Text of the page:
27 Park Parade, along with 31 Panton Street (to be featured in a forthcoming blogpost), is one of the liveliest houses in Cambridge for poetic associations. For a long time it was the home of Elaine Feinstein, one of the heroes of this blog, who played host here to some incredible poets: Paz, Holub, Amichai and Yevtushenko all slept in the guest bedroom at one time or another.
But Elizabeth Bishop isn’t just an incredible poet, she’s the best poet of the 20th century, and houses with a Bishop association are not easy to find in England. I get the feeling she didn’t like it here very much; she visited just four times (in 1935-6, 1977, and 1979), and never stayed long. It must have been in one of the two 1930s visits when she stayed in 27 Park Parade, at that point a boarding house. Feinstein commemorated her stay in a poem:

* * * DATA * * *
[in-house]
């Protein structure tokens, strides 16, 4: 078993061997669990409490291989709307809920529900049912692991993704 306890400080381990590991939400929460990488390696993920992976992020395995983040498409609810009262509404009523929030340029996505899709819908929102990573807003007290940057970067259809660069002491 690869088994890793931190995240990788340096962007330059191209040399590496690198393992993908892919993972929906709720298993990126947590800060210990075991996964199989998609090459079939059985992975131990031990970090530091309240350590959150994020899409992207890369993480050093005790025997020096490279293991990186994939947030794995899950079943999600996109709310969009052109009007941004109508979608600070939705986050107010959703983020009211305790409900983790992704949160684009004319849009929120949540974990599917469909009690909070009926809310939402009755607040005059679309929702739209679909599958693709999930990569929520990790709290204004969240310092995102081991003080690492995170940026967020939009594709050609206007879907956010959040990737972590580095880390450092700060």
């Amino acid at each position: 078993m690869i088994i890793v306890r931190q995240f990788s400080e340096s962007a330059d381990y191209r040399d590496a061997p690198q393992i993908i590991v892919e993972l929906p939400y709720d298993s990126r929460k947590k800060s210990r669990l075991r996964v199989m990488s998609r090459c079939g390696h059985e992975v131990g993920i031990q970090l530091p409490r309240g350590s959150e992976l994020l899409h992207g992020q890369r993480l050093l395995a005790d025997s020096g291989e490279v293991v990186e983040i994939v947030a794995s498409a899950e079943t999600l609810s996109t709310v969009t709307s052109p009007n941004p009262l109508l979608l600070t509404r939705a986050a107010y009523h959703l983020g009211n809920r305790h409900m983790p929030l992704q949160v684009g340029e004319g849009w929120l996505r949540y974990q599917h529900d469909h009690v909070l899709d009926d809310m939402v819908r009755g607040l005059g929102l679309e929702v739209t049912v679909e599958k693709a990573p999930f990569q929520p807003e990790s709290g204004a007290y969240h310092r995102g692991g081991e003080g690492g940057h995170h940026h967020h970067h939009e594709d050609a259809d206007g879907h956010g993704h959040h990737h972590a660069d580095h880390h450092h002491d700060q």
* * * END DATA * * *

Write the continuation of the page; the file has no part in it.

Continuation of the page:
Park Parade, Cambridge
in memory of Elizabeth Bishop
Your thoughts in later years must, sometimes,
have visited this one-time lodging house,
the wood then chocolate brown, the plaster
veined, this bedroom floating over
spongy grass down to a shallow river.
As a mild ghost, then, look with me tonight
under this slant roof out to where
the great oak lies, its foliage disguised
with flakes of light. Above us, clouds
in these wide skies remain as still as sandbars.
Sleeplessly, together, we can listen
to the quiet song of water, hidden
at the lock, and wait up for the first
hiss of cycle tyres and whistling builders.
Fellow asthmatics, we won’t even cough
because for once my lungs are clean,
and you no longer need to fight for breath.
And though it is by chance now I inherit
this room, I shall draw both tenderness and strength
from the friendly toughness of your spirit.
The ‘great oak’, I think, is the one in the grounds of Jesus College, which is easily visible across Jesus Green from the bedroom window.